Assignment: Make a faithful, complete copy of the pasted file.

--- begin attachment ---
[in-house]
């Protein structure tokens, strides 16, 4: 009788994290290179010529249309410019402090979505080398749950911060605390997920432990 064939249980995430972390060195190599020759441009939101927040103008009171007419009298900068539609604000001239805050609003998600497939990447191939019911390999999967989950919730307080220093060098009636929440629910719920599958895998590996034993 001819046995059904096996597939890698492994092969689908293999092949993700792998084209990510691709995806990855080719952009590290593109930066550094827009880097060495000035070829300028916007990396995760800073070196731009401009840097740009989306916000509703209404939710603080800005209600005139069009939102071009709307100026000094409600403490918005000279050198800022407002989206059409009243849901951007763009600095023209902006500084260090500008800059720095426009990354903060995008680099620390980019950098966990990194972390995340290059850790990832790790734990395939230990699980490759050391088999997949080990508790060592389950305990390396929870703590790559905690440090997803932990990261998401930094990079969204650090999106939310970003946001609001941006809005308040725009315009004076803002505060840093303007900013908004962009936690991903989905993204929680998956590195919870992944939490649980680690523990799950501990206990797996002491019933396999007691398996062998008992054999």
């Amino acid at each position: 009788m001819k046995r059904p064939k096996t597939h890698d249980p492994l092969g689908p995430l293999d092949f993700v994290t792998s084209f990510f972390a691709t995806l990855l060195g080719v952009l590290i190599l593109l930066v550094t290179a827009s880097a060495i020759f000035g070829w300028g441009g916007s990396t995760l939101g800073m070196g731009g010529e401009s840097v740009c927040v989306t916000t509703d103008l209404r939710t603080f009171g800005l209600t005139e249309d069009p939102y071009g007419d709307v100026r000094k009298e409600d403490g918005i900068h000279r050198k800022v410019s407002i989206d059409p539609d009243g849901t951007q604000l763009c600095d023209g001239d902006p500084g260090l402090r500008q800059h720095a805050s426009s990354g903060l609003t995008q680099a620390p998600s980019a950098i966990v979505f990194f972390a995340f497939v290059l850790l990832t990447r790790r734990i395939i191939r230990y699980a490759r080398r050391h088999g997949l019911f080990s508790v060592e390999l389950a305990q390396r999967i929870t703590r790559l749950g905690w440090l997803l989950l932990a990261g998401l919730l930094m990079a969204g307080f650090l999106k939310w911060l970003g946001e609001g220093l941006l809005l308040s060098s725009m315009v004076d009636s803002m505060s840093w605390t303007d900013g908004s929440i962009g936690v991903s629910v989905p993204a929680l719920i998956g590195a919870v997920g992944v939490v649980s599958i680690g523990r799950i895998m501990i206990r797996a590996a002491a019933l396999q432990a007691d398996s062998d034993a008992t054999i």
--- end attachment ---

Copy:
[in-house]
């Protein structure tokens, strides 16, 4: 009788994290290179010529249309410019402090979505080398749950911060605390997920432990 064939249980995430972390060195190599020759441009939101927040103008009171007419009298900068539609604000001239805050609003998600497939990447191939019911390999999967989950919730307080220093060098009636929440629910719920599958895998590996034993 001819046995059904096996597939890698492994092969689908293999092949993700792998084209990510691709995806990855080719952009590290593109930066550094827009880097060495000035070829300028916007990396995760800073070196731009401009840097740009989306916000509703209404939710603080800005209600005139069009939102071009709307100026000094409600403490918005000279050198800022407002989206059409009243849901951007763009600095023209902006500084260090500008800059720095426009990354903060995008680099620390980019950098966990990194972390995340290059850790990832790790734990395939230990699980490759050391088999997949080990508790060592389950305990390396929870703590790559905690440090997803932990990261998401930094990079969204650090999106939310970003946001609001941006809005308040725009315009004076803002505060840093303007900013908004962009936690991903989905993204929680998956590195919870992944939490649980680690523990799950501990206990797996002491019933396999007691398996062998008992054999």
């Amino acid at each position: 009788m001819k046995r059904p064939k096996t597939h890698d249980p492994l092969g689908p995430l293999d092949f993700v994290t792998s084209f990510f972390a691709t995806l990855l060195g080719v952009l590290i190599l593109l930066v550094t290179a827009s880097a060495i020759f000035g070829w300028g441009g916007s990396t995760l939101g800073m070196g731009g010529e401009s840097v740009c927040v989306t916000t509703d103008l209404r939710t603080f009171g800005l209600t005139e249309d069009p939102y071009g007419d709307v100026r000094k009298e409600d403490g918005i900068h000279r050198k800022v410019s407002i989206d059409p539609d009243g849901t951007q604000l763009c600095d023209g001239d902006p500084g260090l402090r500008q800059h720095a805050s426009s990354g903060l609003t995008q680099a620390p998600s980019a950098i966990v979505f990194f972390a995340f497939v290059l850790l990832t990447r790790r734990i395939i191939r230990y699980a490759r080398r050391h088999g997949l019911f080990s508790v060592e390999l389950a305990q390396r999967i929870t703590r790559l749950g905690w440090l997803l989950l932990a990261g998401l919730l930094m990079a969204g307080f650090l999106k939310w911060l970003g946001e609001g220093l941006l809005l308040s060098s725009m315009v004076d009636s803002m505060s840093w605390t303007d900013g908004s929440i962009g936690v991903s629910v989905p993204a929680l719920i998956g590195a919870v997920g992944v939490v649980s599958i680690g523990r799950i895998m501990i206990r797996a590996a002491a019933l396999q432990a007691d398996s062998d034993a008992t054999i």